Feedback: Liner Notes

Geddy Lee – Bass Guitar, Vocals
Alex Lifeson – Guitars (electric, acoustic, mandola)
Neil Peart – Drums and Cymbals

Produced by David Leonard and RUSH at Phase One Studios, Toronto · March/April, 2004
Recorded by David Leonard at Phase One Studios, Toronto · March/April, 2004
Mixed and Engineered by David Leonard at Phase One Studios, Toronto · May 2004
Phase One Pro Tools recording by Michael Jack, Assistant · Jeff Muir
Mastered by Stephen Marcussen, Marcussen Mastering, Hollywood.
Management by Ray Danniels, SRO Management, Toronto
Executive Production by Anthem Entertainment · Liam Birt and Pegi Cecconi
Feedback Equipment Care and Feeding by Lorne Wheaton and Rick Britton

Art Direction, Illustration and Design · Hugh Syme / Photography · Andrew MacNaughtan

Thanks to everyone at Phase One Studios · Barry, Donny, Mike, and Jeff
and everyone at SRO · Ray Danniels, Pegi Cecconi, Shelia Posner, Shelley Nott, Anna LeCoche,
Cynthia Barry, Rayanne Lepieszo, Any Curran, Bob Farmer, and Randy Rolfe.

As always, we thank our families for their patience, support, tolerance, and love.

Extra Special Thanks to Jason Sniderman, for planting the seed, research, and endless encouragement.
For technical help & contributions, our thanks to Saved By Technology · Jim Burgess & Ted Onyszczak;
DW Drum, Sabian Cymbals, & Promark drumsticks.

© 2004 Atlantic Records © 2004 Anthem Entertainment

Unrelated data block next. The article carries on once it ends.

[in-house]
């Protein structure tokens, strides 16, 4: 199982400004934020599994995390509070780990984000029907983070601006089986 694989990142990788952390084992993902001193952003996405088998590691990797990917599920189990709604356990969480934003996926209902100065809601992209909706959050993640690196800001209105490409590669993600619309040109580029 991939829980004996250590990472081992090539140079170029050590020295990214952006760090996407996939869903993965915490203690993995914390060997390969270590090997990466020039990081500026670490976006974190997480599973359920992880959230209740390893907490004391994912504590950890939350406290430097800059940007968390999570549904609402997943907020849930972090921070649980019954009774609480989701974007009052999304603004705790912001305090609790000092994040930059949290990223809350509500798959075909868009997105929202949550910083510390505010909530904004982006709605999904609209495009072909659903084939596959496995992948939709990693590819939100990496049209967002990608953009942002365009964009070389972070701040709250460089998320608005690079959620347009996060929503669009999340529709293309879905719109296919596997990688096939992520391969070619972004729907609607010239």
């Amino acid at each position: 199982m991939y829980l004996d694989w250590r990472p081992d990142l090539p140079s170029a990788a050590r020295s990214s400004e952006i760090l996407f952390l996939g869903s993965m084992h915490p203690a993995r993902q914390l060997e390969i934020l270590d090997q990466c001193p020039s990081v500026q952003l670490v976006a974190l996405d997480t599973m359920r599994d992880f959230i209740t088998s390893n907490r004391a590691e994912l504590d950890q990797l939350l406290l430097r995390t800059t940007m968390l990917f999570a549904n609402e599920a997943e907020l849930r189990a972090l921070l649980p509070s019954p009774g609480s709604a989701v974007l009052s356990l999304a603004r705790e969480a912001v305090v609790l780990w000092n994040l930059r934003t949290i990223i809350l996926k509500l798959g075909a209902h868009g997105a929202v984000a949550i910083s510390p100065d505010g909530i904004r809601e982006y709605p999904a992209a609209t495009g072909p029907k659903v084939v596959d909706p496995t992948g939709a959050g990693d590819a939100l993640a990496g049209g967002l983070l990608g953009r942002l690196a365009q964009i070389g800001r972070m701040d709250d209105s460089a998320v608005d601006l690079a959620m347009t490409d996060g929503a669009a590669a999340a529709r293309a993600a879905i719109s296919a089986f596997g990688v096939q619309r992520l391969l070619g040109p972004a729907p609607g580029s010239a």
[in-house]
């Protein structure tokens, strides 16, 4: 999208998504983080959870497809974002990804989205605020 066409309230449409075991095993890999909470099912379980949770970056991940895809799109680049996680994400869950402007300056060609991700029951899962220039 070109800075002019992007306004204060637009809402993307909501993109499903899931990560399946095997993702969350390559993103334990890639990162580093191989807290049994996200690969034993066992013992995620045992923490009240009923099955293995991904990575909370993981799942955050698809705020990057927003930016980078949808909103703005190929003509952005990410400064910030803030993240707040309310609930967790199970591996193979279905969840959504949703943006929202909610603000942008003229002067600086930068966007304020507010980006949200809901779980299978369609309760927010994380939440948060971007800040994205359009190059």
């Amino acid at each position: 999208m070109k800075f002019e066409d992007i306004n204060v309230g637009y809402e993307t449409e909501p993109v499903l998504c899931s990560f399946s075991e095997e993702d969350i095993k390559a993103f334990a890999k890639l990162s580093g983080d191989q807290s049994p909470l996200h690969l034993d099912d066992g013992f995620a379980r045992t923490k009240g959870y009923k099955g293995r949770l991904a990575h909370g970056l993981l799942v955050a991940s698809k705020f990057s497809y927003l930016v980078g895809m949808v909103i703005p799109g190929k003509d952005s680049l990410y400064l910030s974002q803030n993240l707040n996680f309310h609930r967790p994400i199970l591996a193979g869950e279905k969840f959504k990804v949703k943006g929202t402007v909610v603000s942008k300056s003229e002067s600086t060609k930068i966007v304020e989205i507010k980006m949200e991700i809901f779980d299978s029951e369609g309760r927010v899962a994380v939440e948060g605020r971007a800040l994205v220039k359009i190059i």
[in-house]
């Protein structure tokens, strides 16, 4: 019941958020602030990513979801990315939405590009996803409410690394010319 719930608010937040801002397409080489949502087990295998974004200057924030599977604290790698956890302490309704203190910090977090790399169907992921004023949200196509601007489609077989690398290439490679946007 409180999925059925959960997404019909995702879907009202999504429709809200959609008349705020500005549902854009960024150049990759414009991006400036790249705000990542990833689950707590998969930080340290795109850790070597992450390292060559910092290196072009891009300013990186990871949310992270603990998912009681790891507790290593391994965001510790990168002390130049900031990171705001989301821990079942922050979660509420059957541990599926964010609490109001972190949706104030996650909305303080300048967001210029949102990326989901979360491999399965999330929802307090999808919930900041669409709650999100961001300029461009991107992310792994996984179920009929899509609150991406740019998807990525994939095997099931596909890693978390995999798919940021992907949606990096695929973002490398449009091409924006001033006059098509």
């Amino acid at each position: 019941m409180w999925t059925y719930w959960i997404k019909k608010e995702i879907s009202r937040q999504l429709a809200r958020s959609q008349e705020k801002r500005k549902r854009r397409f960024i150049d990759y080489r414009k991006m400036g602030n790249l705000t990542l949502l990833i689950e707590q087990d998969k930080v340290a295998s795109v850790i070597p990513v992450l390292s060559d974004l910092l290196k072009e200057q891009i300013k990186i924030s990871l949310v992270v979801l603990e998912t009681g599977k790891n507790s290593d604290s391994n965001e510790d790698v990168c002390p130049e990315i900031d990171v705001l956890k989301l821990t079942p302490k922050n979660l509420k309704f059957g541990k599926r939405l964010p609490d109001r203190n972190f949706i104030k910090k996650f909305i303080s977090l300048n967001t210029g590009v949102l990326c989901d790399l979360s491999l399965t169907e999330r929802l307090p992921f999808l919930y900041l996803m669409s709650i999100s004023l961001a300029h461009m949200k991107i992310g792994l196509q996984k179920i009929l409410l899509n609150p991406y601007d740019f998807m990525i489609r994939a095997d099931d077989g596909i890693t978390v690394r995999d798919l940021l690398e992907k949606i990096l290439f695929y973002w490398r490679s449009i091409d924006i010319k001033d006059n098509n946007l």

The room in suburban Toronto was dimly lit with bead lights, lava lamps, and candles. Patterned rugs, guitars, amplifiers, and drums were scattered about the floor. The guitarist, bass player, and drummer locked into a fast blues jam, a relaxed acoustic number, a traditional rock anthemAs the music spiraled out, the air filled with the sounds of feedback, backwards guitar, electric twelve-string, and electric sitar. The lava lamps vibrated on the straining amplifiers. Everything was … very … beautiful …

It was April of 2004, but Geddy, Alex, and I were channeling back to 1966 and 1967, when we were thirteen- and fourteen -year-old beginners. We thought it would be a fitting symbol to commemorate our thirty years together if we returned to our roots and paid tribute to those we had learned from and were inspired by. We thought we might record some of the songs we used to listen to, the ones we painstakingly learned the chords, notes, and drum parts for, and even played in our earliest bands.

Ironically, I first many of these songs as “cover tunes,” played by the local bands around St. Catharines, Ontario, in the mid-sixties. The Who and the Yardbirds were both introduced to me that way. A couple of years later, my own first band, called Momblin’ Sumpthin’ (from a “L’il Abner” comic, I shall forever have to explain), played Cream’s “Crossroads” and the Blue Cheer version of “Summertime Blues.”

At the same time, across the lake in the suburbs of Toronto, Alex played “For What it’s Worth” in his first band, The Projection, and later, with Geddy, they also played “Mr. Soul,” “Shapes of Things,” and “Crossroads,” in early versions of Rush, and other bands with names like Dusty Coconuts, Waterlogged Gorilla Fingers, the Wild Woodpecker Revue, and the Aquiline Dimension of the Mind (depending on the day).

The other tracks on this collection are songs we liked from the era that we thought we could “cover” effectively (meaning not too many backing vocals), and have some fun with. The music celebrates a good time in our lives, and we had a good time celebrating it.

Neil Peart


 Summertime Blues

 Heart Full of Soul

 For What It’s Worth

 The Seeker

 Mr. Soul

 Seven and Seven Is

 Shapes of Things


~ by rvkeeper on January 16, 2011.

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